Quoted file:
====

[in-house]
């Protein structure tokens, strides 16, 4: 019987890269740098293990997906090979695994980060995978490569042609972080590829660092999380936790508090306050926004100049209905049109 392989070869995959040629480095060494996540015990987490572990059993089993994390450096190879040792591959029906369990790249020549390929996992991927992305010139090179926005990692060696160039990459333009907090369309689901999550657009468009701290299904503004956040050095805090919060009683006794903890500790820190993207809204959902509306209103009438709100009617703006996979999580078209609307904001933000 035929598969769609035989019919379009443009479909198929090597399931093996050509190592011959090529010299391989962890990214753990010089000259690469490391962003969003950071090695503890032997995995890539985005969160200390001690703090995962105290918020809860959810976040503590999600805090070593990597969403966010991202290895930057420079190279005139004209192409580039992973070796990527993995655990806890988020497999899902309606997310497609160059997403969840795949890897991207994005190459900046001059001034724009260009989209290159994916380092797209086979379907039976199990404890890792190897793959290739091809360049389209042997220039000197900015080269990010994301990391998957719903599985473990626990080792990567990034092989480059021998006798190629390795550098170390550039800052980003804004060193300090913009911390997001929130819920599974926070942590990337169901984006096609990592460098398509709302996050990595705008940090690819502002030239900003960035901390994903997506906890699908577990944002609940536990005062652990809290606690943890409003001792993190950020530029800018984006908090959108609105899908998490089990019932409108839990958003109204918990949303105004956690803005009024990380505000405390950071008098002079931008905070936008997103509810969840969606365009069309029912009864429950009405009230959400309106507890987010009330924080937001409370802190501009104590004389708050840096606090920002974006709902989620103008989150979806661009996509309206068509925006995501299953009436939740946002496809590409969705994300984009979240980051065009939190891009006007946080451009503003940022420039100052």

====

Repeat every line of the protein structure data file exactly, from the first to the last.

[in-house]
């Protein structure tokens, strides 16, 4: 019987890269740098293990997906090979695994980060995978490569042609972080590829660092999380936790508090306050926004100049209905049109 392989070869995959040629480095060494996540015990987490572990059993089993994390450096190879040792591959029906369990790249020549390929996992991927992305010139090179926005990692060696160039990459333009907090369309689901999550657009468009701290299904503004956040050095805090919060009683006794903890500790820190993207809204959902509306209103009438709100009617703006996979999580078209609307904001933000 035929598969769609035989019919379009443009479909198929090597399931093996050509190592011959090529010299391989962890990214753990010089000259690469490391962003969003950071090695503890032997995995890539985005969160200390001690703090995962105290918020809860959810976040503590999600805090070593990597969403966010991202290895930057420079190279005139004209192409580039992973070796990527993995655990806890988020497999899902309606997310497609160059997403969840795949890897991207994005190459900046001059001034724009260009989209290159994916380092797209086979379907039976199990404890890792190897793959290739091809360049389209042997220039000197900015080269990010994301990391998957719903599985473990626990080792990567990034092989480059021998006798190629390795550098170390550039800052980003804004060193300090913009911390997001929130819920599974926070942590990337169901984006096609990592460098398509709302996050990595705008940090690819502002030239900003960035901390994903997506906890699908577990944002609940536990005062652990809290606690943890409003001792993190950020530029800018984006908090959108609105899908998490089990019932409108839990958003109204918990949303105004956690803005009024990380505000405390950071008098002079931008905070936008997103509810969840969606365009069309029912009864429950009405009230959400309106507890987010009330924080937001409370802190501009104590004389708050840096606090920002974006709902989620103008989150979806661009996509309206068509925006995501299953009436939740946002496809590409969705994300984009979240980051065009939190891009006007946080451009503003940022420039100052």